7. Accept your new reality.

Feel good about the fact that your family will now have a basis in truth. Understand that any curiosities you have about your half-siblings and/or your unknown biological parent, your ancestry, and your medical history are normal and to be expected. It’s an innate human desire to want to know where we come from. You can’t change the past, but you can control how you move forward. This is your story to own and share as you see fit.

8. If you are curious…

If you do desire to know more about your donor family, give yourself permission to search for the information and the genetic relatives you’re curious about. Your curiosity is not a betrayal to your parents, particularly your non-biological parent, in any way. Adding new family members or ancestral information doesn’t take away from or diminish the importance of your family of origin. Let your parents know how important it is for you to have their support as you look to discover more about your ancestry, your medical background, and your genetic relatives. Join the Donor Sibling Registry for connection and support.

More DSR Resources

For more offspring (and parent) resources, visit the DSR Counseling page and our other Support pages. If you aren’t already a DSR member, please join today (https://www.donorsiblingregistry.com) to connect with your (or your child’s) genetic relatives.


By admin on December 03, 2019

Are you a parent of a donor-conceived adult who is only now finding out the truth of their conception, either because you put off telling them until now or because they’ve discovered the truth on their own? If so, you may be nervous about how to approach this delicate conversation with your child. The following tips will help you navigate the discussion.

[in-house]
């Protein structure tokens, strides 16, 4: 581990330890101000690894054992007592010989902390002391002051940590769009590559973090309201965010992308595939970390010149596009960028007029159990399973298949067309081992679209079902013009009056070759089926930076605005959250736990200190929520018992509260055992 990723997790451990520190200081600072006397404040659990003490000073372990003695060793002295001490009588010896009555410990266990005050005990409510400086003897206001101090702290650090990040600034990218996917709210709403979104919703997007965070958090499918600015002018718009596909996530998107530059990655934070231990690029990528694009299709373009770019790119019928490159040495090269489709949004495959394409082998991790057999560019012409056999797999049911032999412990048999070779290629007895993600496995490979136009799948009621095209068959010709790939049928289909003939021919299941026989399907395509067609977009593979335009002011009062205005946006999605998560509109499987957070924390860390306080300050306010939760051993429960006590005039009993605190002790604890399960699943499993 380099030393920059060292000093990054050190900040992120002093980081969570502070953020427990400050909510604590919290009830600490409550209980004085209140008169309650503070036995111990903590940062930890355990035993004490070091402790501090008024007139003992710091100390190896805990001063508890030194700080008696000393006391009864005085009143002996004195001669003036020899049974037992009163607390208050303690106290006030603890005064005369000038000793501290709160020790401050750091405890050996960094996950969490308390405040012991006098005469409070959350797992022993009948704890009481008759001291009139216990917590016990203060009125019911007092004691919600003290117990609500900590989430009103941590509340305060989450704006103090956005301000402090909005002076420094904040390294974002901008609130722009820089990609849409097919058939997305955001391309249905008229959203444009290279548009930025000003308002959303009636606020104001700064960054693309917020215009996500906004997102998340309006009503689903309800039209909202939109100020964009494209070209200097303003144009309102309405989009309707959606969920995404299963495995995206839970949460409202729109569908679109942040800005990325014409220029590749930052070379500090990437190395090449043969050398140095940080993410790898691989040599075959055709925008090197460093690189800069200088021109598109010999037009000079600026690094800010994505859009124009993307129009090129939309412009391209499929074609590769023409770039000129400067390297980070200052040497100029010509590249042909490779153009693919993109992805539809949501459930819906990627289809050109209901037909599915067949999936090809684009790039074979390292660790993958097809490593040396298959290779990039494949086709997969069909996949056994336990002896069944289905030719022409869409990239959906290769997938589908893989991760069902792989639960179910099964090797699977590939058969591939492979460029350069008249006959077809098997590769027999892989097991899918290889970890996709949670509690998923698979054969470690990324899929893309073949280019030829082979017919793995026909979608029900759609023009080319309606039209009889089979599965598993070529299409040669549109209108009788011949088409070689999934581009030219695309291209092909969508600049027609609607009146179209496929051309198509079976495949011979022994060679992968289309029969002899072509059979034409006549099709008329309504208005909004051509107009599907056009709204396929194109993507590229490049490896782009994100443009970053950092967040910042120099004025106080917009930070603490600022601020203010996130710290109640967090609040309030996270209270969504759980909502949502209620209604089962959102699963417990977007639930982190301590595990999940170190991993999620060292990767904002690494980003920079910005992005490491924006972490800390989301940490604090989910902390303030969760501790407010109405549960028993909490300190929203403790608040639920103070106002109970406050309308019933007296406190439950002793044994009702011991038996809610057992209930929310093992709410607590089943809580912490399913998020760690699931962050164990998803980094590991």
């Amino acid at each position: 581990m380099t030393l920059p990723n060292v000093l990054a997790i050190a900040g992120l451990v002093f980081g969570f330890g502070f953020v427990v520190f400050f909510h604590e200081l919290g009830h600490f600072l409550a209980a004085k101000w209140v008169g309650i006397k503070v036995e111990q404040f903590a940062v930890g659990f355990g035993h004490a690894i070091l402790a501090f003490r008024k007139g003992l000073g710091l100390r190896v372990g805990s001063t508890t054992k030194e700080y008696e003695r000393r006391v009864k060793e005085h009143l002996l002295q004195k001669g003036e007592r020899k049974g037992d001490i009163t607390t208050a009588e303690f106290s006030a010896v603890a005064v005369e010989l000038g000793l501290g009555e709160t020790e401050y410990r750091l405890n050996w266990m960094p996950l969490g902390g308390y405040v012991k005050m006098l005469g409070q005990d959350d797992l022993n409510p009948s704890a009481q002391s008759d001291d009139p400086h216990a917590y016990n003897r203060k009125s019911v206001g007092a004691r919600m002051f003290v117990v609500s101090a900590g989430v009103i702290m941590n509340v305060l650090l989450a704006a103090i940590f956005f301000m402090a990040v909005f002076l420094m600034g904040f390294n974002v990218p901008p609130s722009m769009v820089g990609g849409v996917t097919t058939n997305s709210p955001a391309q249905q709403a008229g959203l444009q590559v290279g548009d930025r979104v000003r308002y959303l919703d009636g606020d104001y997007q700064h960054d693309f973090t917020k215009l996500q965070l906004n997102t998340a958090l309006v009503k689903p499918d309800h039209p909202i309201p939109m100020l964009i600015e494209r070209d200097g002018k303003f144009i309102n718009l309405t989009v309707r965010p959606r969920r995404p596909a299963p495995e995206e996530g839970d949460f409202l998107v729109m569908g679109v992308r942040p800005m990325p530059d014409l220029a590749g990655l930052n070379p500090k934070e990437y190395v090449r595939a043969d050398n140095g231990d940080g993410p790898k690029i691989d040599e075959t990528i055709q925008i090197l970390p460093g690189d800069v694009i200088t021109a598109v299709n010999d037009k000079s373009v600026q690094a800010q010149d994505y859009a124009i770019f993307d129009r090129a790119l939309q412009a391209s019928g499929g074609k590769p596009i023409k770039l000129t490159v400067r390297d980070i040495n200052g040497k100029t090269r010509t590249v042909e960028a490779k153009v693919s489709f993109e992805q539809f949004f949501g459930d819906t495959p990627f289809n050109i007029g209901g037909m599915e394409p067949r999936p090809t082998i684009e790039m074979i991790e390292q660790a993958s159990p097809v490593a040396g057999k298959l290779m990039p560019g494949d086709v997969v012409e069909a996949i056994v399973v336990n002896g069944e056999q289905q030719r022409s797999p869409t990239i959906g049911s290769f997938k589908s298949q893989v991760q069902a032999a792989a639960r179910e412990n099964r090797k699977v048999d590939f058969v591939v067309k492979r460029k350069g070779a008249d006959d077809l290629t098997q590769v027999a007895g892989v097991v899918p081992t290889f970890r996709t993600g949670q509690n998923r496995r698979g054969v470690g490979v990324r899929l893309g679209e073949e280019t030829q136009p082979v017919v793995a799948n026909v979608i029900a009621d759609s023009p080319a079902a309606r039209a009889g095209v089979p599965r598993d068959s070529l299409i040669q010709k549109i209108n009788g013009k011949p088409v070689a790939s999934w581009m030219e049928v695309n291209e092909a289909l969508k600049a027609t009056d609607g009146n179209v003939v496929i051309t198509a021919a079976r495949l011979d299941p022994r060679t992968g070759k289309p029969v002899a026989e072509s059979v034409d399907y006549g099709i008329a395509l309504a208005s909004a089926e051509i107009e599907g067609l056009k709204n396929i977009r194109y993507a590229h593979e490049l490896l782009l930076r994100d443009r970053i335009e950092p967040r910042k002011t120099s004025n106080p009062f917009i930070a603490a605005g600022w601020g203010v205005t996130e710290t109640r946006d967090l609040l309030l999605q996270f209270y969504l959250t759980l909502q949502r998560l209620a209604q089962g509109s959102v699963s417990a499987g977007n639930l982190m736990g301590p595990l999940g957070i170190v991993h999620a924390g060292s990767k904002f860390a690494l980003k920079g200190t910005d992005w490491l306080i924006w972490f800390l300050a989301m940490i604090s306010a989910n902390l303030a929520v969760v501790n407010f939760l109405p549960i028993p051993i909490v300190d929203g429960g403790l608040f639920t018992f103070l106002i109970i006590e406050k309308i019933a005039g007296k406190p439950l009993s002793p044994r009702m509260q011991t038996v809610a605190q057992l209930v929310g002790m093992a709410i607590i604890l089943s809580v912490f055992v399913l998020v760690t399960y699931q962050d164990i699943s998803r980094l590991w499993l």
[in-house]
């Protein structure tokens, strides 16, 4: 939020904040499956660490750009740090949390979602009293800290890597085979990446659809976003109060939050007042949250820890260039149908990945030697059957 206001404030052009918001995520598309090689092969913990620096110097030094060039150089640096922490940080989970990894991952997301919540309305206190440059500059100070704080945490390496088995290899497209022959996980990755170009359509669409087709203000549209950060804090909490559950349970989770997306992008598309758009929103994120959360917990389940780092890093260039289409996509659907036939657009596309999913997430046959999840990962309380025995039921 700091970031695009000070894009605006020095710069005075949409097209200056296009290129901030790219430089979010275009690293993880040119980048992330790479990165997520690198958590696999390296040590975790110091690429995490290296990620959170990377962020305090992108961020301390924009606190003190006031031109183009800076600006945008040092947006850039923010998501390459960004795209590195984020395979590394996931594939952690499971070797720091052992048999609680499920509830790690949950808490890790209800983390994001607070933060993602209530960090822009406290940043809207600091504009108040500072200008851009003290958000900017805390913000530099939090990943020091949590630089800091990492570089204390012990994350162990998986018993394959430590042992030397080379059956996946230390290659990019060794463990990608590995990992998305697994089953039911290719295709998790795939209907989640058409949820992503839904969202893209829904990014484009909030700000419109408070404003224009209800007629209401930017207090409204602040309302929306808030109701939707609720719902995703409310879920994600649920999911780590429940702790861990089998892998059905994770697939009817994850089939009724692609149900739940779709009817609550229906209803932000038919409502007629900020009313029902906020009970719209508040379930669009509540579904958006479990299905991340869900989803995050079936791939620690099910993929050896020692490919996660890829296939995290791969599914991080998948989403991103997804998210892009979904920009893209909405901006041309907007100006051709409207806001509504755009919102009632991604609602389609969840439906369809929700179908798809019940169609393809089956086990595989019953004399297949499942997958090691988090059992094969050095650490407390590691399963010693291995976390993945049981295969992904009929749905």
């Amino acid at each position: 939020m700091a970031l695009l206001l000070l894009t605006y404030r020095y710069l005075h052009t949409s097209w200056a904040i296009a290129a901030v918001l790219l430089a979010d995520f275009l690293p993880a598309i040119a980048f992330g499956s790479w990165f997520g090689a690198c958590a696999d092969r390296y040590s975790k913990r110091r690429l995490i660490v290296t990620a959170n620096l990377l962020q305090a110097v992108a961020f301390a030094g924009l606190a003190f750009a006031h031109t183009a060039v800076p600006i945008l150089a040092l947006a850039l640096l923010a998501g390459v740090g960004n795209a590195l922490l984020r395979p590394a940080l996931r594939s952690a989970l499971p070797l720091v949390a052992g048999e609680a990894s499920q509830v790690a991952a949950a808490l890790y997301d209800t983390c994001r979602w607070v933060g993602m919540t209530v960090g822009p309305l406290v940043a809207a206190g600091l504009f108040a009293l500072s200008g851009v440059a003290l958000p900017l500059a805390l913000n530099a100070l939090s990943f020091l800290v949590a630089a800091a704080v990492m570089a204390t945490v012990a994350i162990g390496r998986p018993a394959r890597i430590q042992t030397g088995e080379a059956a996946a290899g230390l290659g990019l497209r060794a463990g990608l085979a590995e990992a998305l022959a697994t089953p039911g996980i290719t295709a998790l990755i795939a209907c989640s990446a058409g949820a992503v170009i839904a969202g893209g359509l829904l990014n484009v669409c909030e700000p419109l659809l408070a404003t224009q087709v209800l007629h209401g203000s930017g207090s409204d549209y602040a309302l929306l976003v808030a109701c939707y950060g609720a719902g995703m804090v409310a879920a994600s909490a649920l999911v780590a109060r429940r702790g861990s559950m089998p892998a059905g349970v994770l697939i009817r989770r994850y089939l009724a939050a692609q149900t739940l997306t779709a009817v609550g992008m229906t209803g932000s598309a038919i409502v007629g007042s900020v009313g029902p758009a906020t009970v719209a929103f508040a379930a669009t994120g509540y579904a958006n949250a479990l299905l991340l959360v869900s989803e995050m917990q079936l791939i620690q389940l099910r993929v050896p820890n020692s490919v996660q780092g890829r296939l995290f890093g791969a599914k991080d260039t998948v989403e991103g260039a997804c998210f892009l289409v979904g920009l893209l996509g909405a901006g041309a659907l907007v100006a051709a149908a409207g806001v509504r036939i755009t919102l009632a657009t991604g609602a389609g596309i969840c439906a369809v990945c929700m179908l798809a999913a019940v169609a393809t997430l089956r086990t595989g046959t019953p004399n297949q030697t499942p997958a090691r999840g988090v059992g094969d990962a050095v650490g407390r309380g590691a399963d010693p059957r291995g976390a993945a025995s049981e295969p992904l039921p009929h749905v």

8 Tips If You Are Planning to Tell Soon…

1. When is the best time to tell? Now.

This is not your secret to carry. There will never be a “perfect” time, so the sooner, the better. Make sure you’ve done the psychological work necessary to be emotionally capable to have this conversation, e.g., counseling or soul searching on your own. Take some deep breaths, and try to relax. Many people have walked this path before you, and they have all survived!

2. Tell a little about your story and how you came to use a donor.

You’re setting the tone. Try to keep the conversation light, and use some humor if you can. You need to be as grounded and as level-headed as possible for this conversation because it lays the groundwork for all future conversations.

3. Explain very honestly why you haven’t told before now.

Don’t be defensive, and don’t use your story as an excuse. “We forgot about it” isn’t a good excuse, either. Your child wants to hear the emotion behind why you didn’t tell. What were you or your spouse afraid of? This can help your child process through their own emotions, which might include anger, sadness, confusion, or even relief.

4. Let your child know that you made the best decisions you could with the information you had at the time.

Explain what you were told by your doctor, including anything you know about the donor. Tell your child how it has felt to carry this information as a secret. Tell them what you’ve recently come to learn about the importance of honesty. Tell them who else knows.

5. Most Important: Apologize. Own it.

This was their information to know, and you kept it from them. Keep apologizing. This can allow them to move freely through their emotions without getting stuck in anger. Do not ask them to keep the “secret,” because secrecy implies shame. The shame of infertility should not be passed along to your child as the shame of donor conception.

6. Be ready to continue the conversation.

This is not a one-time conversation. It’s very important that your child knows that this is a welcomed, ongoing conversation and that you will be there by their side as they process this new information, tell family and friends, and incorporate it into their identity. Gently broach the topic regularly if your child doesn’t, so they know you’re there to help them understand what this new information means to them and their life.